Backed up: As evictions loom, local assistance hotline struggles to meet demand

Nearly three weeks ago, the Virginia Supreme Court granted Governor Ralph Northam’s request for a statewide ban on evictions until September 7. While the order allows eviction cases to still be heard in court—and judgments to be made—tenants cannot be forced out of their homes for not paying rent. As state lawmakers continue to debate […]

Reaching out: With much on the line, voter registration groups push through the pandemic

By Carol Diggs In each of Virginia’s last five national elections, voter registration around the state has surged anywhere from 6 to 10 percent. This year, coronavirus has made voter registration (like so many things) just a little harder. Registering online, available throughout the pandemic shutdown, requires a Virginia driver’s license or DMV-issued ID—things that […]

In brief: Students test positive, Dem Convention hits downtown, and more

Biden busted The Democratic Convention won plaudits for its creative all-virtual roll call vote last week, as viewers were taken on a hokey, state-by-state tour of the country. Charlottesville local and Gold Star father Khizr Khan, who made a name for himself by delivering an impassioned speech at the 2016 convention, represented Virginia in the […]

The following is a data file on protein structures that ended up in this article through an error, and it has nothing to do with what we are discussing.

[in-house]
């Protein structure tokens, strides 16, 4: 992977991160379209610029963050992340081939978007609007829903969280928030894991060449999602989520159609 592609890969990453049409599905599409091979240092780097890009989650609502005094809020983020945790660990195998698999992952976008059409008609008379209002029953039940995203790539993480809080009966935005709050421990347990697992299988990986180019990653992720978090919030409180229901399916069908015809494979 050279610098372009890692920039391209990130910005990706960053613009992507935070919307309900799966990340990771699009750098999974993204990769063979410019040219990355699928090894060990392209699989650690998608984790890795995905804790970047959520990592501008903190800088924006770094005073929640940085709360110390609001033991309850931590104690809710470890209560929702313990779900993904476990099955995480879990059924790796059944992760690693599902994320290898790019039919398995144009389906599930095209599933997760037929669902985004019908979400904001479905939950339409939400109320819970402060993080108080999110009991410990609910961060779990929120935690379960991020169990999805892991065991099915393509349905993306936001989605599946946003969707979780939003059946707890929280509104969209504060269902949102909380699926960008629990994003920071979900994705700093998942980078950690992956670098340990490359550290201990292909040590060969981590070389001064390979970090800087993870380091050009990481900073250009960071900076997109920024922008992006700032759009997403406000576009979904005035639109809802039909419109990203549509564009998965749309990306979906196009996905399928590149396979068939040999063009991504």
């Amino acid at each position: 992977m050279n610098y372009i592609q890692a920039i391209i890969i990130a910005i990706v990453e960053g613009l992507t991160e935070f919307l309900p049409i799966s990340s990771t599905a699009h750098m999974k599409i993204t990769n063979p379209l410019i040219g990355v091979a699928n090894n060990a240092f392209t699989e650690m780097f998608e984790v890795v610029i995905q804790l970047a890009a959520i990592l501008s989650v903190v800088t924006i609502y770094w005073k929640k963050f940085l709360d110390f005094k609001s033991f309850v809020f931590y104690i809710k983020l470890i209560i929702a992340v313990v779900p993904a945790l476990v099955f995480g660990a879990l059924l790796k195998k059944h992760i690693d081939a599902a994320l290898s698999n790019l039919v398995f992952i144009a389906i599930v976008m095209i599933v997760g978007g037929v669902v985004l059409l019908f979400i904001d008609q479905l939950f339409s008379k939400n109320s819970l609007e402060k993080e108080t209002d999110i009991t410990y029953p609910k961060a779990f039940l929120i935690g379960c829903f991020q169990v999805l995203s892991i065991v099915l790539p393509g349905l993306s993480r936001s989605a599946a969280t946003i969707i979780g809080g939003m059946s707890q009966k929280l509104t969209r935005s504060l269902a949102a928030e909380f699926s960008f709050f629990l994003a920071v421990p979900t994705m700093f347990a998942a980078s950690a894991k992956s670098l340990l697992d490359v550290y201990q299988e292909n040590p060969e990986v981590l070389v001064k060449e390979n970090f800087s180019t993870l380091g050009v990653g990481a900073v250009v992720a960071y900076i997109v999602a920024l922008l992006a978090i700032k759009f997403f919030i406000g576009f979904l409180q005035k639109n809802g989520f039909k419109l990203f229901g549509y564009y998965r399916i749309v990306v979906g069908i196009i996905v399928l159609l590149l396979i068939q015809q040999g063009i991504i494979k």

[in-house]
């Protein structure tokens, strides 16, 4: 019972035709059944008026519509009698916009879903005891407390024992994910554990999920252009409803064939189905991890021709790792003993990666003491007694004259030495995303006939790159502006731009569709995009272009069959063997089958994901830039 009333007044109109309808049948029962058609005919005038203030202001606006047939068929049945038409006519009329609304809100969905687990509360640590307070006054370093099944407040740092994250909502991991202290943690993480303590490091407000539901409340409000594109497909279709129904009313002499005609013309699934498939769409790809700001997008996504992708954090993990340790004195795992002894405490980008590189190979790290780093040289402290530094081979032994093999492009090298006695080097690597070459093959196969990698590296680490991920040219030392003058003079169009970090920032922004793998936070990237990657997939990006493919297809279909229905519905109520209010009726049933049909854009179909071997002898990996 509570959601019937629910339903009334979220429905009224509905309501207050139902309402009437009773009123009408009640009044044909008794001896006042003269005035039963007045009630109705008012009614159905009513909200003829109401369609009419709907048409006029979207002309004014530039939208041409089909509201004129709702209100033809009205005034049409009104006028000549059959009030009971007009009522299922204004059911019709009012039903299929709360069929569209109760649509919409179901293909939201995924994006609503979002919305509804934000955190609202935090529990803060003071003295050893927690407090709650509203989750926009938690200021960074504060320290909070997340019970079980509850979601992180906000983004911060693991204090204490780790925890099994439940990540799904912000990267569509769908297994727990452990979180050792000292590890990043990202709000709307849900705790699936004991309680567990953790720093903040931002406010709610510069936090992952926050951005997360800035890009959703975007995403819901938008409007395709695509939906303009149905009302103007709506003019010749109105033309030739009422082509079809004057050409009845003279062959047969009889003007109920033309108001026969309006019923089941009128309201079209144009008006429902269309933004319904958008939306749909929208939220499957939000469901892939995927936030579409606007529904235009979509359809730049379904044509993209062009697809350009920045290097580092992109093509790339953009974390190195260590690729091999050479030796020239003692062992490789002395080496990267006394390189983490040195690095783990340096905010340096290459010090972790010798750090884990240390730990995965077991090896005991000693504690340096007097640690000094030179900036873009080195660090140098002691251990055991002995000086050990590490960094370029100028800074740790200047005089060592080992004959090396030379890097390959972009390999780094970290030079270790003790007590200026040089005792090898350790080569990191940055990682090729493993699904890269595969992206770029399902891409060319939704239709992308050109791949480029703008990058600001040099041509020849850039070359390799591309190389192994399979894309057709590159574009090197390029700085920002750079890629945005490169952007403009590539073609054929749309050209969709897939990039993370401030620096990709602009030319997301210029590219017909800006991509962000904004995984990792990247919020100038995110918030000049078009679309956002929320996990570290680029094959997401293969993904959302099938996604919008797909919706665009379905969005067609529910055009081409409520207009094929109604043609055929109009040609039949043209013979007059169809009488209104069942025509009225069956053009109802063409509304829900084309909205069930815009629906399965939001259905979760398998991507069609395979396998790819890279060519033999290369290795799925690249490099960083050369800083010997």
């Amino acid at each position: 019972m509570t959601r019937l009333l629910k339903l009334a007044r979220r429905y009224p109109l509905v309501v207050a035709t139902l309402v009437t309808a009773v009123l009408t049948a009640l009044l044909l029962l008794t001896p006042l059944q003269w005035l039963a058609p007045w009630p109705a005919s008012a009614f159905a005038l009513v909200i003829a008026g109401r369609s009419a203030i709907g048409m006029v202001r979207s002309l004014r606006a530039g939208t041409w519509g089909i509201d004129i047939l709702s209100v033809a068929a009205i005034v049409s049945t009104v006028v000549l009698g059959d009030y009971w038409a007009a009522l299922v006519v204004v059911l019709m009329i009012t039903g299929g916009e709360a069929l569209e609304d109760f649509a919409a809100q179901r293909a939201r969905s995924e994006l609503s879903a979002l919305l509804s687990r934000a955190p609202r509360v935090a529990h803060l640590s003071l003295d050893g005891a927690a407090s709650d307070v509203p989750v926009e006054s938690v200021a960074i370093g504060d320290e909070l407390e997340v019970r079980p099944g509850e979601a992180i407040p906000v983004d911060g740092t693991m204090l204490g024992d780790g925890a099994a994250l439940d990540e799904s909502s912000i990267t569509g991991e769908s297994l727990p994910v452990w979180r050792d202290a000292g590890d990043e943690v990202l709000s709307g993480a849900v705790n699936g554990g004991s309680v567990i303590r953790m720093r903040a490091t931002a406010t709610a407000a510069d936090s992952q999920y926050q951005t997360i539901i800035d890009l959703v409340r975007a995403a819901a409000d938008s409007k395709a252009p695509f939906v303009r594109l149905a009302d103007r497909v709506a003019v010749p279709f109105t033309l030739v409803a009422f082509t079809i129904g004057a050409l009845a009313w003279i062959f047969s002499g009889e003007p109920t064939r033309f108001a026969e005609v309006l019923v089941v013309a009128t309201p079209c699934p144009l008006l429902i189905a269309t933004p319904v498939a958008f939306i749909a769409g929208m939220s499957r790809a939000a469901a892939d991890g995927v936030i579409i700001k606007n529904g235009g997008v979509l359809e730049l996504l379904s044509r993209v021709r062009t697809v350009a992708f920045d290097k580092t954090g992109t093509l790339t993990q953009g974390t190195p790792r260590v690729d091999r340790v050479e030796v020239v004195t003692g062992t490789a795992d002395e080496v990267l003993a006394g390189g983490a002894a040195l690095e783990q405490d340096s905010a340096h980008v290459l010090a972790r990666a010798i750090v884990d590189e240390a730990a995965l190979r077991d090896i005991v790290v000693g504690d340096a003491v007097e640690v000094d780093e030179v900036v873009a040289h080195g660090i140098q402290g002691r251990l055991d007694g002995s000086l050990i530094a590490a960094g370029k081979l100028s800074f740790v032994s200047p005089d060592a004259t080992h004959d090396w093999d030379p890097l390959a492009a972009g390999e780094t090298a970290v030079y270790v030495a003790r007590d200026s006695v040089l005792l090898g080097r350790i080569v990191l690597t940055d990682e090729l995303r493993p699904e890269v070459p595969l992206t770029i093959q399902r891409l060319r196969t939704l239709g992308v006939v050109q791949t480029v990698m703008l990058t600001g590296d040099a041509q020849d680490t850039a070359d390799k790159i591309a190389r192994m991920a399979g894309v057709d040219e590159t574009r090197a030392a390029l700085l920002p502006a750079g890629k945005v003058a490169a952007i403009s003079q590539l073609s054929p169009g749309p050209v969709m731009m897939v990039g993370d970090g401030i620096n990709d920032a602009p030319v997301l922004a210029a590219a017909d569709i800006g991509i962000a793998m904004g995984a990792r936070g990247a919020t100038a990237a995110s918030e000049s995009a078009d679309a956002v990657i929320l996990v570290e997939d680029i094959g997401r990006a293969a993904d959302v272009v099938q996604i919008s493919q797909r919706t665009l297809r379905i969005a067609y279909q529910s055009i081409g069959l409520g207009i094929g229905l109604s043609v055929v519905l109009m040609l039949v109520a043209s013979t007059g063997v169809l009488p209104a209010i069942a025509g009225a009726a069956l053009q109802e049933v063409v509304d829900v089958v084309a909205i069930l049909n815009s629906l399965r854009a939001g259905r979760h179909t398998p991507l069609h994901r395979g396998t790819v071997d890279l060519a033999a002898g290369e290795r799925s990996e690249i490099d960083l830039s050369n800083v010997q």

At what cost?: Bewildering financial aid changes have left UVA students in the lurch

By Sydney Halleman The University of Virginia is sticking with its plan to allow students back on Grounds September 8, two weeks later than its initial August 25 start day—though many students are facing a virtual fall semester with significantly less financial aid than in previous years. Sean Dudley, a rising fourth-year, decided to continue […]

Desperate: Drug overdoses increase locally since onset of the pandemic

By Claudia Gohn From April 1 to July 31 of this year, emergency teams responded to 27 opioid overdoses in Charlottesville—a 200 percent increase in cases compared to the same time frame in 2019, reports the Charlottesville Fire Department. Health professionals believe the stress of the pandemic is one factor responsible for the increase. Other […]

In brief: Coronavirus clusters, CRB concerns, and more

Rogers that A statue of an old racist general in Charlottesville has once again been recontextualized—UVA’s George Rogers Clark monument was splattered with an impressive arc of red paint in the middle of the night on Sunday. Clark was a general during the United States’ violent westward expansion in the 19th century. The statue shows […]

Unsettled: The Haven, PACEM face challenges housing guests during the pandemic

As the number of coronavirus cases continue to rise in our area, life has become increasingly dangerous for those who do not have a place to call home. To protect these vulnerable community members, local shelters have pivoted from their usual operations and redoubled their efforts over the past several months—but not without challenges. For […]

Posted In:     Coronavirus